Aug. 17, 2004 – Either you're into conspiracy theories or you're not. If you're not, the new remake of "The Manchurian Candidate," according to many reviewers, is pretty good escapist fare — the kind of film that will keep you on the edge of your seat 'til the closing credits but let you sleep like a baby when you get back home.
If you are convinced, however, that they are scheming to take over the world, then you may end up with a nightmare or two after seeing this film, although certainly nothing of the magnitude of the recurring ones that afflict the film's hero and one of his former fellow soldiers in the Gulf War.
Hardly any reviewer old enough to join AARP or smart enough to have taken a film history course avoids the instinctive urge to compare the movie to the 1962 original version of the same name.
Quick comparisons, then: The original is about members of an Army platoon in the Korean War who were brainwashed by the Communists. The current one is about soldiers in the Gulf War who have been programmed via computer-chip implants by a morally bankrupt big-business monolith that benefits from America's warmongering. Called Manchurian Global, it, of course, inspires the inevitable further comparisons to Halliburton et al.
In the '62 film, Laurence Harvey was the programmed killer; here it's Liev Schreiber. In the original, Frank Sinatra was his increasingly suspicious commanding officer; this time it's Denzel Washington. In the first, the programmed killer's ruthless, right-wing mother, the wife of a U.S. senator, was Angela Lansbury; in the new release the mother figure is Meryl Streep, but she's a senator herself (said by some, but not the actress, to be channeling Hillary).
The original film, directed by John Frankenhiemer, was set in the '50s just past the height of the fanatic McCarthyism fervor for ferreting out Communists wherever they might or might not be. The new version, directed by Jonathan Demme ("The Silence of the Lambs") takes place after the Gulf War but, apparently, before the Sept. 11 terrorist attacks.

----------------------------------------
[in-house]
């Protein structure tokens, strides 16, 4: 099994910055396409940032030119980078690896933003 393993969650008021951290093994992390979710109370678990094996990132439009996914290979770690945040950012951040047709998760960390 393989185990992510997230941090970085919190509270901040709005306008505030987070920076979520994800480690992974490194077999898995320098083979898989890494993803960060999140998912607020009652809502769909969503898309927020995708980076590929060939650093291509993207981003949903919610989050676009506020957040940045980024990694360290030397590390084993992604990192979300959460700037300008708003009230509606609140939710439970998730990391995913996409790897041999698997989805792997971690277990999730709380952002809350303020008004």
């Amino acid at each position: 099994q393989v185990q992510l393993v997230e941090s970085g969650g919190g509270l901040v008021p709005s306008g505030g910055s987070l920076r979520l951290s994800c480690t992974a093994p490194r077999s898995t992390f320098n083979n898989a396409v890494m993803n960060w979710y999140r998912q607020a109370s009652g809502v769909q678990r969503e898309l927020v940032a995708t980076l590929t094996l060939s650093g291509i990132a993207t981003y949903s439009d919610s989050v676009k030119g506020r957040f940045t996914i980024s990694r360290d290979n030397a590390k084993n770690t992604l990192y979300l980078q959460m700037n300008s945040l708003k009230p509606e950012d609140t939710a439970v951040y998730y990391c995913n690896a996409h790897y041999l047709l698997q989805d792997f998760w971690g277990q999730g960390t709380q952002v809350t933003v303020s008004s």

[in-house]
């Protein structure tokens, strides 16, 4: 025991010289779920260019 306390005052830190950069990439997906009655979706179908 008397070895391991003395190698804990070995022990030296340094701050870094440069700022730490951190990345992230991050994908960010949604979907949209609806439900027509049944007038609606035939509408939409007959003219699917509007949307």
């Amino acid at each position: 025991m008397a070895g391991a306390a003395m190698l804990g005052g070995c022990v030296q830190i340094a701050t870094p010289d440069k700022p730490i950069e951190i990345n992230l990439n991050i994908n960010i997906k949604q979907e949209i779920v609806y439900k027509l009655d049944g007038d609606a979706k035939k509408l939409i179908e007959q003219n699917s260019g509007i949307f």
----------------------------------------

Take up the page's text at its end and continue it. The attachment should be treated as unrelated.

Roger Ebert writes that "to compare Demme's version with Frankenheimer's is sort of irrelevant. That was then and this is now. Sinatra and Washington are both complete and self-contained and cannot be meaningfully compared. What we can say is that Demme has taken a story we thought we knew and, while making its outlines mostly recognizable, rotated it into another dimension of conspiracy. Are corporations really a threat to America's security? The rotten ones are."
The action part of the story has to do with a sinister plot in the midst of an American presidential campaign. The 1962 film actually was taken out of circulation for a while after the John F. Kennedy assassination in 1963.
The release of the new version in the midst of guess what? an American presidential campaign can hardly be coincidence.
In his review Ebert also states: "Frank Rich writes in The New York Times that the movie is 'more partisan' than 'Fahrenheit 9/11,' but that requires a simpler and more translatable plot than the one I saw. Demme sticks his knife in everywhere, suggesting that the whole system and both parties have been compromised by the power of corporations.'"
Salon.com reviewer Stephanie Zacharek, however, faults the new film as being "a picture that purports to have a galvanizing, liberal-minded theme (big business is taking over our country and our lives), but is really just ploddingly pedestrian."
The Newark Star-Ledger's Stephen Whitty opines that it "still works as a scary thriller, and if this version no longer seems absurdly impossible well, that's scarier still."
Similarly, Gabriel Shanks of Mixed Reviews writes that "even in Holly wood, the more things change (technology, the end of the Cold War, corporate influence), the more things stay the same (greed, avarice, powerlust)."
"The Critic Doctor," Peter Sobczynski, calls it "a smart contemporary film that, like 'The Bourne Supremacy' and the upcoming 'Collateral,' takes familiar genre conventions and gives them a reasonably intelligent spin."
You can test this theory for yourself, of course; both "Bourne" and "Collateral" also are playing on St. Thomas. Oddly or perhaps inevitably enough, Robert Ludlum, author of the bestselling Bourne novels on which those films are based, also wrote a book in 1995 called "Apocalypse Watch" that was about neo-Nazis plotting to take over the world and programming an American spy via a surgical implant to become an assassin. The catch was that the process was still in the testing stages, and all of the patients were dying within a dozen days of the surgery.
"The Manchurian Candidate" runs 2:10 and is rated R for violence and some language.
It opens on Thursday at Market Square East on St. Thomas.
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